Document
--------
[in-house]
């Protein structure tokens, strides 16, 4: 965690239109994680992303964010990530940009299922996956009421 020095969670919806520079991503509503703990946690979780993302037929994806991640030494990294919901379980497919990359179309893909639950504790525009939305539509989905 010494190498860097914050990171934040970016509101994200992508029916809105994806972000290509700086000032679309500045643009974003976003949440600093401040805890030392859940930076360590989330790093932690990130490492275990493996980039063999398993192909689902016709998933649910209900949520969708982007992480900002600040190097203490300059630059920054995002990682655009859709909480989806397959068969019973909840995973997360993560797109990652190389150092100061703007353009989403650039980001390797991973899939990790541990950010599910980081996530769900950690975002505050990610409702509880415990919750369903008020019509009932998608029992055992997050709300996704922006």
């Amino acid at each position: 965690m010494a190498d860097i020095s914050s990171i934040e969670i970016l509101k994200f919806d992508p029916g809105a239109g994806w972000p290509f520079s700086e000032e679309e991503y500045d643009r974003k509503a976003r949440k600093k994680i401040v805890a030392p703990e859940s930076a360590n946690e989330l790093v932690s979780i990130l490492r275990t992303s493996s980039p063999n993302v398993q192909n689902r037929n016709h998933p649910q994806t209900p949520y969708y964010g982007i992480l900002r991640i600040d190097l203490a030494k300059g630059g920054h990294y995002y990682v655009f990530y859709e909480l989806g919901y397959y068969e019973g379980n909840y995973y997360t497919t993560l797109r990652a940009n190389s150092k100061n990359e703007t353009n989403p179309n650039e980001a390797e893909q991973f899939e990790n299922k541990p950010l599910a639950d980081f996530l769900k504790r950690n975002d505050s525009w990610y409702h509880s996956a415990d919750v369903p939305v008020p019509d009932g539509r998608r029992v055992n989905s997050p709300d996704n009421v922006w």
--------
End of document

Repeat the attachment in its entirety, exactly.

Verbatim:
[in-house]
């Protein structure tokens, strides 16, 4: 965690239109994680992303964010990530940009299922996956009421 020095969670919806520079991503509503703990946690979780993302037929994806991640030494990294919901379980497919990359179309893909639950504790525009939305539509989905 010494190498860097914050990171934040970016509101994200992508029916809105994806972000290509700086000032679309500045643009974003976003949440600093401040805890030392859940930076360590989330790093932690990130490492275990493996980039063999398993192909689902016709998933649910209900949520969708982007992480900002600040190097203490300059630059920054995002990682655009859709909480989806397959068969019973909840995973997360993560797109990652190389150092100061703007353009989403650039980001390797991973899939990790541990950010599910980081996530769900950690975002505050990610409702509880415990919750369903008020019509009932998608029992055992997050709300996704922006």
């Amino acid at each position: 965690m010494a190498d860097i020095s914050s990171i934040e969670i970016l509101k994200f919806d992508p029916g809105a239109g994806w972000p290509f520079s700086e000032e679309e991503y500045d643009r974003k509503a976003r949440k600093k994680i401040v805890a030392p703990e859940s930076a360590n946690e989330l790093v932690s979780i990130l490492r275990t992303s493996s980039p063999n993302v398993q192909n689902r037929n016709h998933p649910q994806t209900p949520y969708y964010g982007i992480l900002r991640i600040d190097l203490a030494k300059g630059g920054h990294y995002y990682v655009f990530y859709e909480l989806g919901y397959y068969e019973g379980n909840y995973y997360t497919t993560l797109r990652a940009n190389s150092k100061n990359e703007t353009n989403p179309n650039e980001a390797e893909q991973f899939e990790n299922k541990p950010l599910a639950d980081f996530l769900k504790r950690n975002d505050s525009w990610y409702h509880s996956a415990d919750v369903p939305v008020p019509d009932g539509r998608r029992v055992n989905s997050p709300d996704n009421v922006w």